The European Commission (Commission) has published an inception impact assessment on its review of the appropriate prudential treatment for investment firms. The impact assessment aims to inform stakeholders about the Commission’s work in order to allow them to provide feedback on the intended initiative and to participate effectively in future consultation activities.
The impact assessment relates to the Commission’s Work Programme as a REFIT-exercise mandated by Articles 293(2), 498(2), 508(2) and 508(3) of the Capital Requirements Regulation (CRR) in recognition of the fact that the current framework, which is largely focussed on credit institutions, is not fully suited to all investment firms. It covers all investment firms including those identified as global or other systemically important institutions in accordance with Article 131 of the Capital Requirements Directive IV (CRD IV).
The impact assessment notes that under the CRR / CRD IV framework, investment firms fall into 11 categories depending on the services they perform based on historic and implicit assumptions of their prudential relevance. Some firms are largely exempt from prudential regulation, some are subject to varying combinations of lighter prudential rules, and others are subject to the full rulebook. The result is that, in contrast to credit institutions, rules for the majority of investment firms are not as fit-for purpose.
The aim of the Commission’s review will be to: (i) evaluate the appropriateness of existing prudential requirements applicable to investment firms under the CRR and CRD IV in terms of capital, liquidity, leverage, large exposures, corporate governance etc, and; (ii) where necessary introduce more appropriate prudential requirements in order to reflect the business models and capture the risks faced and posed by different types of investment firms in a better way.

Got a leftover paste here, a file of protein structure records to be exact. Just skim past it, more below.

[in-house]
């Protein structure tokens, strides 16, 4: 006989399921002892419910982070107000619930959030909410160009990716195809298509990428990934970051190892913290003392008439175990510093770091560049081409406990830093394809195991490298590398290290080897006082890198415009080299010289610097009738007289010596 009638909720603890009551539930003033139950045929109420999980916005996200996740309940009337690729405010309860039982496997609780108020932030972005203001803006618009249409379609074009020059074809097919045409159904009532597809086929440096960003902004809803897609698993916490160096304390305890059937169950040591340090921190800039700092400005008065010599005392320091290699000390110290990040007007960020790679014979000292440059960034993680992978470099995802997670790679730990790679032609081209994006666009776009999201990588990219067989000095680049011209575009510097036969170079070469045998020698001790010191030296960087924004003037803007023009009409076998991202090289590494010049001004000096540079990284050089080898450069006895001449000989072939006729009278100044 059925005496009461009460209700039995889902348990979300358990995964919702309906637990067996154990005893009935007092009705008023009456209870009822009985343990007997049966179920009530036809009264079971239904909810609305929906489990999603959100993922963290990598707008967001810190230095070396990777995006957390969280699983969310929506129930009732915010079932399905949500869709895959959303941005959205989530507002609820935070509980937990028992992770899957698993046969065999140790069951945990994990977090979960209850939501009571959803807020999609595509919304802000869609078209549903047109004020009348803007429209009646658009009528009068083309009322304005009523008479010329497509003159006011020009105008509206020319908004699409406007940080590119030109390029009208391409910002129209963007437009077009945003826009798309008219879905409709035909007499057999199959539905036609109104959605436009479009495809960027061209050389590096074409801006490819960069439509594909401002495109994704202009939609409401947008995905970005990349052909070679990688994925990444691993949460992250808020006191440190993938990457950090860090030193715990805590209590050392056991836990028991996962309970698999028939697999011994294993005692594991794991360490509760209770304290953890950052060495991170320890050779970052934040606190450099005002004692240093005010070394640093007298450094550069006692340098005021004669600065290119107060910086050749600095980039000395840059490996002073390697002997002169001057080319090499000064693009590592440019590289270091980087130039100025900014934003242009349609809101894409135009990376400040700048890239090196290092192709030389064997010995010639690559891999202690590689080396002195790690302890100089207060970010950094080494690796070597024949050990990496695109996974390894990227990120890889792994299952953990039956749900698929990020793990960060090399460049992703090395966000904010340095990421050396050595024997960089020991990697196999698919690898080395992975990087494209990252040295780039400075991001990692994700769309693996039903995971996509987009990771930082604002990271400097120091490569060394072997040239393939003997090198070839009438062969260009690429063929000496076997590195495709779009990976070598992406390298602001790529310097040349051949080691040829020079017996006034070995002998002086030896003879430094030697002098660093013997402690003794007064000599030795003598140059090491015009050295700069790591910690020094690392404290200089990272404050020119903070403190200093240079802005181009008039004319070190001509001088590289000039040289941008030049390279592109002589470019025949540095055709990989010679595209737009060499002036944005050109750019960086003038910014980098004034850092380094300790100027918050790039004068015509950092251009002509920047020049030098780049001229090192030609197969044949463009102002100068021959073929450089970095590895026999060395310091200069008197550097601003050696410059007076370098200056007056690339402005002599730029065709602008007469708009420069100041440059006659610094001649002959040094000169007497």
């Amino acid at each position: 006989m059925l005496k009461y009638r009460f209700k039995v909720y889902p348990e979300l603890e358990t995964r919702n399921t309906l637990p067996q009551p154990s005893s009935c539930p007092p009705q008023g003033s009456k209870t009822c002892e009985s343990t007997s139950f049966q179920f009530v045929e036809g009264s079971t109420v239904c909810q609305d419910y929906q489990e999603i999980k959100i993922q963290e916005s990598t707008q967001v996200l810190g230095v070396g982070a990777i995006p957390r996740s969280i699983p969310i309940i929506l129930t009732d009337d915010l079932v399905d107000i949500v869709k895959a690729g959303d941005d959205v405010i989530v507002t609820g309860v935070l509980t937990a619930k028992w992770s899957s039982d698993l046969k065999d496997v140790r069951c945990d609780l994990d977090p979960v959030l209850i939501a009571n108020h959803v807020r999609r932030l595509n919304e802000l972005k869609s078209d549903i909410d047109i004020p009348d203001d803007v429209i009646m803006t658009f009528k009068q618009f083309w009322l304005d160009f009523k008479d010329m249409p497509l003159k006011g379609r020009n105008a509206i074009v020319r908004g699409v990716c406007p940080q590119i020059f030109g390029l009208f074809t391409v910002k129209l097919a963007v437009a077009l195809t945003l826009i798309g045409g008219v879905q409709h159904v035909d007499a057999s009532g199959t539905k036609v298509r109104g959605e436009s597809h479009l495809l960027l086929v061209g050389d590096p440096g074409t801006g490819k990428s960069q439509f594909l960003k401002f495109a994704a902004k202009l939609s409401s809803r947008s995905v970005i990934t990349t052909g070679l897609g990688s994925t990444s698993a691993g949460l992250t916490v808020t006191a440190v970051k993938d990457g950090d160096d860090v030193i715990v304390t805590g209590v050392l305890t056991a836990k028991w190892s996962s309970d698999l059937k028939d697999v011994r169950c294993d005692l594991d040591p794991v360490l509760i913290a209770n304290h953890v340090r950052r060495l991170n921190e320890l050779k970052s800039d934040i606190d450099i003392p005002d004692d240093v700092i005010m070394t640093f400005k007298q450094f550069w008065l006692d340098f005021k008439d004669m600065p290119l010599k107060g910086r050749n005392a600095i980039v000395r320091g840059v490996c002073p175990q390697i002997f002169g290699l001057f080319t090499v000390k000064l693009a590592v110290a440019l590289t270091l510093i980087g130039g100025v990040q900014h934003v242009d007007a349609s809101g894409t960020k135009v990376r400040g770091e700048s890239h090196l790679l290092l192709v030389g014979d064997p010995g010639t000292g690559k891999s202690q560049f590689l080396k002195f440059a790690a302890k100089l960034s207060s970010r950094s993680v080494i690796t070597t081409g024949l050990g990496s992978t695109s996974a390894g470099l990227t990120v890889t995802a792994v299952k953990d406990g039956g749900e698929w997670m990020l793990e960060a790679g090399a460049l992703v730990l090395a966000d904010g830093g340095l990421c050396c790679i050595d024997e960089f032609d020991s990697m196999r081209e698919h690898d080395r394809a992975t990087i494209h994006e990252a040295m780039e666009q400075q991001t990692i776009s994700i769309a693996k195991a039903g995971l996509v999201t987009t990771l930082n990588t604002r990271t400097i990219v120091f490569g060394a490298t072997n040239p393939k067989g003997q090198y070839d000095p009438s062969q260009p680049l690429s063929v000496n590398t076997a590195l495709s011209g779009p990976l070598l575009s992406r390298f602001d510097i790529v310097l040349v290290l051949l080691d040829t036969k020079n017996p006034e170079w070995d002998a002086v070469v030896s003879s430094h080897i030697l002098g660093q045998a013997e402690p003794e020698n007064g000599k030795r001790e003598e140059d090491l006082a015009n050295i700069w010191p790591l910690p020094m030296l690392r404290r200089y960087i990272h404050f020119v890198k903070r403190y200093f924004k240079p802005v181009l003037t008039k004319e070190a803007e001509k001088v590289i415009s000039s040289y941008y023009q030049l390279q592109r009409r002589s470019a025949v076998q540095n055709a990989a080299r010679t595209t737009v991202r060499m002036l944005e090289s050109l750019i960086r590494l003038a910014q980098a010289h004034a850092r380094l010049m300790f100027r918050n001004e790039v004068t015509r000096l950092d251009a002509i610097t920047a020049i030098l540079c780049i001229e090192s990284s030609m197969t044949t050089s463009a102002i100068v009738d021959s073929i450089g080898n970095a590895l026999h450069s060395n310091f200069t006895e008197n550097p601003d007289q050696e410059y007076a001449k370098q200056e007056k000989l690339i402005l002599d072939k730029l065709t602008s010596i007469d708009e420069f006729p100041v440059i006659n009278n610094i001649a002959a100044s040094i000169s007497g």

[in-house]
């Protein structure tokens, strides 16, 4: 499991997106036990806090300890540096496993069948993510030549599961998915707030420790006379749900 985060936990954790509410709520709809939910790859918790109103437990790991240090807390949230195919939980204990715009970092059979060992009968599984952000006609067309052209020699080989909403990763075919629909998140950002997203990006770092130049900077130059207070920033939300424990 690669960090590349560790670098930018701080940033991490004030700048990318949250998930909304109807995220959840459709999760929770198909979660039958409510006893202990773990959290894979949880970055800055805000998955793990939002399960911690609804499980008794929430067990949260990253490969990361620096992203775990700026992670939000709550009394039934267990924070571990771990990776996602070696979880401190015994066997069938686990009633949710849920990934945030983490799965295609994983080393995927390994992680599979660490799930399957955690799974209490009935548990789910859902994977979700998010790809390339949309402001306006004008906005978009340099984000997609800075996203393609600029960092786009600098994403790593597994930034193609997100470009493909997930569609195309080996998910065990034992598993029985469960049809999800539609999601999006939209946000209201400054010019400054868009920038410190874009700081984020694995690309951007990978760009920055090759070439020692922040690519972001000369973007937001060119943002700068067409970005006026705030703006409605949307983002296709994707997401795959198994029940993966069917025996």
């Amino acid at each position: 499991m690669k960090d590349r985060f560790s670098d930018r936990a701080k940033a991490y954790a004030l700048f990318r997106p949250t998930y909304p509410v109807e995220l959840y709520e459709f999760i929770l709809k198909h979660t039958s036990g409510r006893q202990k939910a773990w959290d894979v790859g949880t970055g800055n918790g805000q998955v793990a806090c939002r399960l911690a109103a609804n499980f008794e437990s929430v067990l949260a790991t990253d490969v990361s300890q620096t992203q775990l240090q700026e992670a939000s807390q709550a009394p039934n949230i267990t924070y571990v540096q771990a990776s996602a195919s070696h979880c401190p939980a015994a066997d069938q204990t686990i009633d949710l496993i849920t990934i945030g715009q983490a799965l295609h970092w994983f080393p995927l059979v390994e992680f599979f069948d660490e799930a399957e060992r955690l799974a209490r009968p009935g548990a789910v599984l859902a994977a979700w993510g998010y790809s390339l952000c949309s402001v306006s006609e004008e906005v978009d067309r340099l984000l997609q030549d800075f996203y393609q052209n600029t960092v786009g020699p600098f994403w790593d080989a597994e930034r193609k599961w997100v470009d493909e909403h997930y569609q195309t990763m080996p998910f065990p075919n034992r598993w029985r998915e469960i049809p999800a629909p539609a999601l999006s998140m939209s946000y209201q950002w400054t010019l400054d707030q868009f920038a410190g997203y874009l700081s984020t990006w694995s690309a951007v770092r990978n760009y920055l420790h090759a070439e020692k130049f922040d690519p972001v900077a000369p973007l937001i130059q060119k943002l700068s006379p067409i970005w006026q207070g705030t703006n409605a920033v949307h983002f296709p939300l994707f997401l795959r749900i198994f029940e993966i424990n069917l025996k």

The impact assessment states that revisions in the shape of amendments to the existing EU legal framework (comprising a Regulation and a Directive) are preferred over soft law or other policy instruments.
In terms of consultation strategy the impact assessment states that the European Banking Authority will deliver a report to the Commission in June 2017 outlining their advice on a new prudential treatment for investment firms. In light of this the Commission will not run its own general public consultation but instead engage in a targeted consultation with stakeholders to gather views on the proposal.
The impact assessment states that the bulk of any new rules will take the form of a directly applicable Regulation, and any applicable elements which for legal reasons would have to be in an accompanying Directive, would be similar to the existing regime, such as organisational and authorisation requirements and corporate governance. The impact assessment indicates that the Commission intends to adopt a legislative proposal in Q4 2017.
View European Commission inception impact assessment on new prudential framework for investment firms, 22 March 2017